Other measures to achieve the twelve month processing target include enhanced access to early legal advice, improved IT systems to eliminate bureaucratic delays and better communication with applicants. Also, the effectiveness of any long stayer scheme is that it is delivered quickly and not at the expense of creating delays elsewhere; so the allocation, recruitment and retention of required case processing resources is vital.


The current model of accommodation provision is unsustainable. A new model derived from EU Resettlement Programmes should be developed. This would be local authority led, based around a ‘distribution key’ to ensure equal geographical distribution and underpinned by designated hub locations with sufficient population, economic strength and support services. Smaller towns could act as spokes receiving less protection applicants but linked to services centrally in hubs.


The new structure would be underpinned by an independent living model enabling protection applicants to have greater autonomy and effective control over their lives.


This approach would allow local authorities to manage community expectations and lead to equitable sharing of accommodation responsibility. The new housing responsibility for protection applicants would have to be balanced with existing responsibilities for vulnerable households and social housing needs locally. Clear communication will be very important to avoid frustration and tension between groups with competing housing needs.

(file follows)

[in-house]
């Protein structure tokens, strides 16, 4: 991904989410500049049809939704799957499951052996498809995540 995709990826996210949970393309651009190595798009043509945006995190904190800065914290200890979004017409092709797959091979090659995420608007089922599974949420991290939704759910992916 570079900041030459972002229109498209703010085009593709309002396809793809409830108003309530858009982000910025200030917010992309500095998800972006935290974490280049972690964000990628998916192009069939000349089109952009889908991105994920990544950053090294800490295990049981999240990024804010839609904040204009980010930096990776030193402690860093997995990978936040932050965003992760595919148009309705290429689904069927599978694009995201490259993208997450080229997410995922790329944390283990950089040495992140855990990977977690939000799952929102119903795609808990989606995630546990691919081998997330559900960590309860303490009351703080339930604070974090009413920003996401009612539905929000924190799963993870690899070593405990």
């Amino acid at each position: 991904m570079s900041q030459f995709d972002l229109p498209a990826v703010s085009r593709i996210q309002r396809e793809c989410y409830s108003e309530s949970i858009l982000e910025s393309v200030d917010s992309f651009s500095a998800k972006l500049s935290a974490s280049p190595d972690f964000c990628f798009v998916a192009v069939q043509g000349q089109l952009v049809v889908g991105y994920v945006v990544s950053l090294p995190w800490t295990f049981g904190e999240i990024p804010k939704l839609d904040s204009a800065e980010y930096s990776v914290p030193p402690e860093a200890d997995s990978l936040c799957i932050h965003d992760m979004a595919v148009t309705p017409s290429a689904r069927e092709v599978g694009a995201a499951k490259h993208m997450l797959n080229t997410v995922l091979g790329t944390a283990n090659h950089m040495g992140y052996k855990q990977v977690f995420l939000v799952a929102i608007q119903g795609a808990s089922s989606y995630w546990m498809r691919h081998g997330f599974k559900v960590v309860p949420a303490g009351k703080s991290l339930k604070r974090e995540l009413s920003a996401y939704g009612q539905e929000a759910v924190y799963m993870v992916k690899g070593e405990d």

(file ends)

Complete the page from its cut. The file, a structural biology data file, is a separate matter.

Accommodation centres built on state land could act as a safety valve at times of large and unanticipated demand. Essentially, capacity added to state centres could act as a backstop long term for unanticipated large inflows or in the shorter term to facilitate the transition process from existing centres to the new local authority distribution model.


International resettlement experience demonstrates the benefits for protection applicants being welcomed in a communal setting for short initial periods. Newly arrived applicants should receive targeted reception and orientation supports through a one-stop-shop information and referral service and medical screening and vulnerability assessment to identify specialised needs.


To improve long term integration outcomes, the right to work should be provided as early as possible, in line with international best practice. Barriers, such as those relating to driving licenses and opening bank accounts should be removed.


Education is vital for the wellbeing of protection applicants. We would advocate allowing access to further education courses, at QQI Level 5 and 6, in line with the Working Group recommendation.


Finally, adequate financial support is required to enable applicants live with dignity.


At the centre of the protection system are people. Individuals, children and families who have been forcibly displaced from their homes and crossed borders in search of protection. Each has a name, a face and a story. Each is deserving of having their protection claim processed fairly and speedily and to be received and accommodated with dignity while awaiting a final decision.


System changes require time and space to affect. Five years after the Working Group reported we have learned a roadmap is not enough - there needs to be an implementation plan and an adequately resourced implementing body to ensure system change committed to over the lifetime of this Government happens.


Eugene Quinn is National Director of Jesuit Refugee Service (JRS) Ireland and Dr Bryan McMahon, former Chairperson of the Working Group on the Protection Process